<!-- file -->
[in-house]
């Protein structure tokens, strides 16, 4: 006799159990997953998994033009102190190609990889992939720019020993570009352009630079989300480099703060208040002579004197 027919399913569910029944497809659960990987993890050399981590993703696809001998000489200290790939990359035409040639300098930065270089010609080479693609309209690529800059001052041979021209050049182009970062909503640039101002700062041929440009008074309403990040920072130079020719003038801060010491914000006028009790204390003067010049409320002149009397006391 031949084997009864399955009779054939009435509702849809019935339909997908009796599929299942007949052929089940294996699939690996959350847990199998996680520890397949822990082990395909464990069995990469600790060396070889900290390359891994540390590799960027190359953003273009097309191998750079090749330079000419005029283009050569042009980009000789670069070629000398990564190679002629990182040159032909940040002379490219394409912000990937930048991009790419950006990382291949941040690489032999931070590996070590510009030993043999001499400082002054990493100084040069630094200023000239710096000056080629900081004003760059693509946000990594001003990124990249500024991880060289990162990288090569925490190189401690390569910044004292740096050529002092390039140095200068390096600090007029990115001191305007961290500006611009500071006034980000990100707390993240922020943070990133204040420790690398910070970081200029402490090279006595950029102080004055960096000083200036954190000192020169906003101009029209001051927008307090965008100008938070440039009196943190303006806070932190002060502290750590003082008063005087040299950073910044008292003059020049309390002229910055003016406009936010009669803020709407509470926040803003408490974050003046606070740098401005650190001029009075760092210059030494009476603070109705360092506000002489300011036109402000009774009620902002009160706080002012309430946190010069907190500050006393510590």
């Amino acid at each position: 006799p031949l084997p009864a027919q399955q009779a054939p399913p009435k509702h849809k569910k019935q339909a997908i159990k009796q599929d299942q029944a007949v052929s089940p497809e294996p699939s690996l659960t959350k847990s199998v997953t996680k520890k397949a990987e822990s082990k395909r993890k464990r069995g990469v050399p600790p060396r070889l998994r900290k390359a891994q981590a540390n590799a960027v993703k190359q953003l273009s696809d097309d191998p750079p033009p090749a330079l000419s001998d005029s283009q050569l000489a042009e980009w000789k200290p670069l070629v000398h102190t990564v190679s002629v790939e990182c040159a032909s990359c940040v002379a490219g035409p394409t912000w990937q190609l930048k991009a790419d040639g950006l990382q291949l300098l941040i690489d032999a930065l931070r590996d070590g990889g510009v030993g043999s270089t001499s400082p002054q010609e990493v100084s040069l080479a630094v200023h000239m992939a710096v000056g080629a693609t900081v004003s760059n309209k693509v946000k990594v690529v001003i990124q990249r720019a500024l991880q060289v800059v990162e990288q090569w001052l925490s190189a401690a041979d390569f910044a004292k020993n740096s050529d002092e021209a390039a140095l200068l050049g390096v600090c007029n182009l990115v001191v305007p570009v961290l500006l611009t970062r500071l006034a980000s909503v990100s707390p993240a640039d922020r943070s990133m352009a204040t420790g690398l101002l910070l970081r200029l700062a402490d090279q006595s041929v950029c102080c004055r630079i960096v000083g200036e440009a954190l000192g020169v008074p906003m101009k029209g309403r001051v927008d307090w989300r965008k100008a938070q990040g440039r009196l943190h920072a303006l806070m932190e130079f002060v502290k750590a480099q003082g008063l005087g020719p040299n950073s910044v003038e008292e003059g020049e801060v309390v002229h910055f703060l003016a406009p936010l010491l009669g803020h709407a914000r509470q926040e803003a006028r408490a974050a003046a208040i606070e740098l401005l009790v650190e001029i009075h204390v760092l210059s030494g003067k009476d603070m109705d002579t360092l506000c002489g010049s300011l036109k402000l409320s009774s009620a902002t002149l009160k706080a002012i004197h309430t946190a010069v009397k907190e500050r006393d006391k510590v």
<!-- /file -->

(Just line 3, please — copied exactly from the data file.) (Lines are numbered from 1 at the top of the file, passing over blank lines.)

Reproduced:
């Amino acid at each position: 006799p031949l084997p009864a027919q399955q009779a054939p399913p009435k509702h849809k569910k019935q339909a997908i159990k009796q599929d299942q029944a007949v052929s089940p497809e294996p699939s690996l659960t959350k847990s199998v997953t996680k520890k397949a990987e822990s082990k395909r993890k464990r069995g990469v050399p600790p060396r070889l998994r900290k390359a891994q981590a540390n590799a960027v993703k190359q953003l273009s696809d097309d191998p750079p033009p090749a330079l000419s001998d005029s283009q050569l000489a042009e980009w000789k200290p670069l070629v000398h102190t990564v190679s002629v790939e990182c040159a032909s990359c940040v002379a490219g035409p394409t912000w990937q190609l930048k991009a790419d040639g950006l990382q291949l300098l941040i690489d032999a930065l931070r590996d070590g990889g510009v030993g043999s270089t001499s400082p002054q010609e990493v100084s040069l080479a630094v200023h000239m992939a710096v000056g080629a693609t900081v004003s760059n309209k693509v946000k990594v690529v001003i990124q990249r720019a500024l991880q060289v800059v990162e990288q090569w001052l925490s190189a401690a041979d390569f910044a004292k020993n740096s050529d002092e021209a390039a140095l200068l050049g390096v600090c007029n182009l990115v001191v305007p570009v961290l500006l611009t970062r500071l006034a980000s909503v990100s707390p993240a640039d922020r943070s990133m352009a204040t420790g690398l101002l910070l970081r200029l700062a402490d090279q006595s041929v950029c102080c004055r630079i960096v000083g200036e440009a954190l000192g020169v008074p906003m101009k029209g309403r001051v927008d307090w989300r965008k100008a938070q990040g440039r009196l943190h920072a303006l806070m932190e130079f002060v502290k750590a480099q003082g008063l005087g020719p040299n950073s910044v003038e008292e003059g020049e801060v309390v002229h910055f703060l003016a406009p936010l010491l009669g803020h709407a914000r509470q926040e803003a006028r408490a974050a003046a208040i606070e740098l401005l009790v650190e001029i009075h204390v760092l210059s030494g003067k009476d603070m109705d002579t360092l506000c002489g010049s300011l036109k402000l409320s009774s009620a902002t002149l009160k706080a002012i004197h309430t946190a010069v009397k907190e500050r006393d006391k510590v």